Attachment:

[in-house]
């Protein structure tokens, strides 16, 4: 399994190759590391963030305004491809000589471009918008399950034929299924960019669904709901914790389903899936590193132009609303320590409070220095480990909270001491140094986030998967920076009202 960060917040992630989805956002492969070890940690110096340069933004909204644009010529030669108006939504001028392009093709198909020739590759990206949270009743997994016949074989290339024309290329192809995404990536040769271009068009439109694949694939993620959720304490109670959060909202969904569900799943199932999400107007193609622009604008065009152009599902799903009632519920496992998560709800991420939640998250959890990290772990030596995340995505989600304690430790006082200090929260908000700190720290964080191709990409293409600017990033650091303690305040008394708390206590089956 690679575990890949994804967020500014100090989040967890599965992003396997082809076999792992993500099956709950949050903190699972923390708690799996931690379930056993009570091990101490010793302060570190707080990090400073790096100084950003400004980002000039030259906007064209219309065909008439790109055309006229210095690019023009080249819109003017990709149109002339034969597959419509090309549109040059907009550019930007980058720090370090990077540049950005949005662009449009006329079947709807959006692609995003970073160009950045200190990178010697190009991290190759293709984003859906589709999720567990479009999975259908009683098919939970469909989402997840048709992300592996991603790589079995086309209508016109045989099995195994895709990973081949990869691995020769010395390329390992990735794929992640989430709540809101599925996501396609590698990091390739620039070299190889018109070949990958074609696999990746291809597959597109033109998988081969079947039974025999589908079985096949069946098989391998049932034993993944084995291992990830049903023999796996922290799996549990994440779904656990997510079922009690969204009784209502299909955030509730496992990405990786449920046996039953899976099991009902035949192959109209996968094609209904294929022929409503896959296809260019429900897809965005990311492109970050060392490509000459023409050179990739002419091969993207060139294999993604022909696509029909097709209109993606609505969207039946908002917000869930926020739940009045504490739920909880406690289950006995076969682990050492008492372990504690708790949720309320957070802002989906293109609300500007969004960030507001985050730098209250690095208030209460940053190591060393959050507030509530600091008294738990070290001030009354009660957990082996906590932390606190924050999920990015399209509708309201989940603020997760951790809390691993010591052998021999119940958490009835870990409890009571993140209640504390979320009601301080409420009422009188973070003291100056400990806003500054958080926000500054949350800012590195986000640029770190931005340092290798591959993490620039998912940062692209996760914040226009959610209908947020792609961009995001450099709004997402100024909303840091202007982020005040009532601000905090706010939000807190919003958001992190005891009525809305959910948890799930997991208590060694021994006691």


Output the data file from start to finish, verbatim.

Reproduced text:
[in-house]
């Protein structure tokens, strides 16, 4: 399994190759590391963030305004491809000589471009918008399950034929299924960019669904709901914790389903899936590193132009609303320590409070220095480990909270001491140094986030998967920076009202 960060917040992630989805956002492969070890940690110096340069933004909204644009010529030669108006939504001028392009093709198909020739590759990206949270009743997994016949074989290339024309290329192809995404990536040769271009068009439109694949694939993620959720304490109670959060909202969904569900799943199932999400107007193609622009604008065009152009599902799903009632519920496992998560709800991420939640998250959890990290772990030596995340995505989600304690430790006082200090929260908000700190720290964080191709990409293409600017990033650091303690305040008394708390206590089956 690679575990890949994804967020500014100090989040967890599965992003396997082809076999792992993500099956709950949050903190699972923390708690799996931690379930056993009570091990101490010793302060570190707080990090400073790096100084950003400004980002000039030259906007064209219309065909008439790109055309006229210095690019023009080249819109003017990709149109002339034969597959419509090309549109040059907009550019930007980058720090370090990077540049950005949005662009449009006329079947709807959006692609995003970073160009950045200190990178010697190009991290190759293709984003859906589709999720567990479009999975259908009683098919939970469909989402997840048709992300592996991603790589079995086309209508016109045989099995195994895709990973081949990869691995020769010395390329390992990735794929992640989430709540809101599925996501396609590698990091390739620039070299190889018109070949990958074609696999990746291809597959597109033109998988081969079947039974025999589908079985096949069946098989391998049932034993993944084995291992990830049903023999796996922290799996549990994440779904656990997510079922009690969204009784209502299909955030509730496992990405990786449920046996039953899976099991009902035949192959109209996968094609209904294929022929409503896959296809260019429900897809965005990311492109970050060392490509000459023409050179990739002419091969993207060139294999993604022909696509029909097709209109993606609505969207039946908002917000869930926020739940009045504490739920909880406690289950006995076969682990050492008492372990504690708790949720309320957070802002989906293109609300500007969004960030507001985050730098209250690095208030209460940053190591060393959050507030509530600091008294738990070290001030009354009660957990082996906590932390606190924050999920990015399209509708309201989940603020997760951790809390691993010591052998021999119940958490009835870990409890009571993140209640504390979320009601301080409420009422009188973070003291100056400990806003500054958080926000500054949350800012590195986000640029770190931005340092290798591959993490620039998912940062692209996760914040226009959610209908947020792609961009995001450099709004997402100024909303840091202007982020005040009532601000905090706010939000807190919003958001992190005891009525809305959910948890799930997991208590060694021994006691």